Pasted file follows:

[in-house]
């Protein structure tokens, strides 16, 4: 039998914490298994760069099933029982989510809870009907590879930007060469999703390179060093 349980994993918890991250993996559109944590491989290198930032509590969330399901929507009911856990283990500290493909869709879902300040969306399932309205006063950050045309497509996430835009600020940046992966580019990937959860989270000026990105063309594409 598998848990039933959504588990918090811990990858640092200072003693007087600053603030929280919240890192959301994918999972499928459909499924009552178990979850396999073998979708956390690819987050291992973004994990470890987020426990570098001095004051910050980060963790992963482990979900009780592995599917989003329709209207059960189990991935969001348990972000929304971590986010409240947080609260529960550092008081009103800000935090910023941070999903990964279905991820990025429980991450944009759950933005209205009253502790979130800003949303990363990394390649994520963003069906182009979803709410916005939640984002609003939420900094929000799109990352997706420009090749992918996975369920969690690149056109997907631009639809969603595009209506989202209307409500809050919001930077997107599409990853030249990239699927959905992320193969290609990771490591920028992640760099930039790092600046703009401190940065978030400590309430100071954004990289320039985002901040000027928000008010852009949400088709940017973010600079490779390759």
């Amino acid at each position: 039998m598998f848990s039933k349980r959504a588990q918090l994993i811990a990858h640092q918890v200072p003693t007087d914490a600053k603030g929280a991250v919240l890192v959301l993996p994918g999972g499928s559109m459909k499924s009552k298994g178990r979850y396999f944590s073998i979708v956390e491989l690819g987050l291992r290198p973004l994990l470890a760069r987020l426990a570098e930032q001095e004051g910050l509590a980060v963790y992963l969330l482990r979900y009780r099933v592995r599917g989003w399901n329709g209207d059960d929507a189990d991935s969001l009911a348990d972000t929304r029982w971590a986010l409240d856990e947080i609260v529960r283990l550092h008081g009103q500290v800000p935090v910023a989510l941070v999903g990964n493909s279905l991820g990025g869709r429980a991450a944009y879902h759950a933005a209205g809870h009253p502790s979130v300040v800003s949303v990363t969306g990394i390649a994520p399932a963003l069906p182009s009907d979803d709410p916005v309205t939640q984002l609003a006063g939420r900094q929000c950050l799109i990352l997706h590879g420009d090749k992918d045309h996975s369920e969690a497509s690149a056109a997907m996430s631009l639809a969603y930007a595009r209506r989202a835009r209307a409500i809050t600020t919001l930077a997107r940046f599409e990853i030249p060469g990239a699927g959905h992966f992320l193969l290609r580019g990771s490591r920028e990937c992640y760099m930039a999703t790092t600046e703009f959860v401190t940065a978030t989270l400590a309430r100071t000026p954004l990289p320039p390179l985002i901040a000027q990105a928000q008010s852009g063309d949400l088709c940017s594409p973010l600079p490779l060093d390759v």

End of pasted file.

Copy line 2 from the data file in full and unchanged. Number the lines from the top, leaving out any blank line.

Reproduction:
């Protein structure tokens, strides 16, 4: 039998914490298994760069099933029982989510809870009907590879930007060469999703390179060093 349980994993918890991250993996559109944590491989290198930032509590969330399901929507009911856990283990500290493909869709879902300040969306399932309205006063950050045309497509996430835009600020940046992966580019990937959860989270000026990105063309594409 598998848990039933959504588990918090811990990858640092200072003693007087600053603030929280919240890192959301994918999972499928459909499924009552178990979850396999073998979708956390690819987050291992973004994990470890987020426990570098001095004051910050980060963790992963482990979900009780592995599917989003329709209207059960189990991935969001348990972000929304971590986010409240947080609260529960550092008081009103800000935090910023941070999903990964279905991820990025429980991450944009759950933005209205009253502790979130800003949303990363990394390649994520963003069906182009979803709410916005939640984002609003939420900094929000799109990352997706420009090749992918996975369920969690690149056109997907631009639809969603595009209506989202209307409500809050919001930077997107599409990853030249990239699927959905992320193969290609990771490591920028992640760099930039790092600046703009401190940065978030400590309430100071954004990289320039985002901040000027928000008010852009949400088709940017973010600079490779390759």